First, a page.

Rearing Rana pipiens for Conservation: Two Approaches to Captive Rearing
Doug Adama and Kris Kendell
Species at Risk 2004 Pathways to Recovery Conference Organizing Committee
The northern leopard frog (Rana pipiens), once the most common amphibian in North America, has declined dramatically, particularly across the western portion of its range. In British Columbia and Alberta, recovery efforts are currently underway. The captive rearing of R. pipiens larvae for release has been a significant aspect of each province’s recovery effort; however, because the availability of resources and the status of R. pipiens vary between the two provinces, each jurisdiction has taken a different approach to the rearing of R. pipiens larvae in captivity.
In Alberta, R. pipiens were reared in two seminatural, outdoor ponds at the Raven Brood Trout Station from 1999 to 2003. Tadpoles were reared at densities of 0.005–0.020 tadpoles per litre. Due to the self-contained nature of the ponds, a natural diet of algae and other wetland vegetation was available to the larvae, and a number of steps were taken to reduce depredation from aquatic insects, American mink (Mustela vison), and great blue herons (Ardea herodias). Survival to metamorphosis ranged from 14 to 33%, while average size at metamorphosis was consistent with that of wild populations and ranged from 30.6 to 40.7 mm.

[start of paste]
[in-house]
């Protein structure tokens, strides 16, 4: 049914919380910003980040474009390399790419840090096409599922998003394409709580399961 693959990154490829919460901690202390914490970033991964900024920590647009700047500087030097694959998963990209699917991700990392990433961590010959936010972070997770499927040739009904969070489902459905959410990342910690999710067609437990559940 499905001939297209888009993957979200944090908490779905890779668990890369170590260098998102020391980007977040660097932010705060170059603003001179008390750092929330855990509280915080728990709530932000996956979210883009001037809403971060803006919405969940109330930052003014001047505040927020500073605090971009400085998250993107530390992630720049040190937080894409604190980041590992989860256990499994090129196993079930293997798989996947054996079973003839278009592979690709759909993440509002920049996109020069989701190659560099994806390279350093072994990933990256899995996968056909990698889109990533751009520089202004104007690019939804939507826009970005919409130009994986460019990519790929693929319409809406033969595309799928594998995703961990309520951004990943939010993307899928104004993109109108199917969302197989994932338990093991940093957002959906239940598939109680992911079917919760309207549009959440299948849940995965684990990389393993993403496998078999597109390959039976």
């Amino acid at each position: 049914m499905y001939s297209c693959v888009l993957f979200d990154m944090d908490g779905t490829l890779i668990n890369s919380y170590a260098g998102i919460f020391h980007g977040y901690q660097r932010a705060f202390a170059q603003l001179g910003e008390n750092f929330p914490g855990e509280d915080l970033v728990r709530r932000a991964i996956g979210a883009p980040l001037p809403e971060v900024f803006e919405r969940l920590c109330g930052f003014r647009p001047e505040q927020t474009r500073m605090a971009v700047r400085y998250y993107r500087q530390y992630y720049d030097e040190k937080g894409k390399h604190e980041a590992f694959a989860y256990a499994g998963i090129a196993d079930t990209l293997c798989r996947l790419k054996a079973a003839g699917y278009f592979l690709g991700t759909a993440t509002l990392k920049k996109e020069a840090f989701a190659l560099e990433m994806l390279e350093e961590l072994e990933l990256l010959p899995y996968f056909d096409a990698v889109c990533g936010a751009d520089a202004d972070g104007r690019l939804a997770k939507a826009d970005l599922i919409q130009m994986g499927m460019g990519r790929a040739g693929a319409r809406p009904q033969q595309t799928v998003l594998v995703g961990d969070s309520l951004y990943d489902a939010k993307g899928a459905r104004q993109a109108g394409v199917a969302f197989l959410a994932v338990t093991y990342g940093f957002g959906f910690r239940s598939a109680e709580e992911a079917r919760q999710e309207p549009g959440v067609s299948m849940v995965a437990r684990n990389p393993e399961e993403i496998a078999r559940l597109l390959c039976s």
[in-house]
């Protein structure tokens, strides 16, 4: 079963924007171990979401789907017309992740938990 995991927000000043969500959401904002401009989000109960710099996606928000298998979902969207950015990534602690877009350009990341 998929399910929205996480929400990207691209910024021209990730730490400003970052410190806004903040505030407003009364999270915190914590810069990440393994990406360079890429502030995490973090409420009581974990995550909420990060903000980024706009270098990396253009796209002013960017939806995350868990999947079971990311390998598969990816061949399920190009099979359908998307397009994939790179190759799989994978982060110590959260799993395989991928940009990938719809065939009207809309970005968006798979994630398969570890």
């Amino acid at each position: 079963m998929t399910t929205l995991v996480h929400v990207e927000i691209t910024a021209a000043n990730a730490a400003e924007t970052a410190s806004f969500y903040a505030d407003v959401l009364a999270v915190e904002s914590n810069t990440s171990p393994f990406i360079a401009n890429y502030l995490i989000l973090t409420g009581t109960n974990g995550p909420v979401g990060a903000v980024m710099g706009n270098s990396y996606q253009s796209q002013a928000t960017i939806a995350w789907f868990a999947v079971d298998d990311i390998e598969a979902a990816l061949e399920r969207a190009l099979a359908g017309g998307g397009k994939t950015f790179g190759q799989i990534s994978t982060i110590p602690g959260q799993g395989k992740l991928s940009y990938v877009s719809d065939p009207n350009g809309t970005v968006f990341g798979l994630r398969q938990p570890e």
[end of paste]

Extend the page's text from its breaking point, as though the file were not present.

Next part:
In British Columbia, R. pipiens were reared in 4000-L tanks from 2001 to 2003. The tanks were located outside and were exposed to ambient environmental conditions. Mixed vegetables and bloodworm were provided to supplement a diet of locally collected marsh vegetation. Depredation was controlled by screening the tanks with mosquito netting and thoroughly cleaning the marsh vegetation to avoid the introduction of predators. Initially, tadpoles were reared at a density of 1.0 tadpoles per litre, but this was reduced to 0.25 tadpoles per litre after 30 days. Mean size at metamorphosis in the rearing tanks ranged from 24.8 to 32.9 mm while survival to metamorphosis ranged from 55 to 97%.
Drawing from eight years of data, we discuss the advantages and disadvantages of the two approaches with respect to survival to metamorphosis, size at metamorphosis, and cost.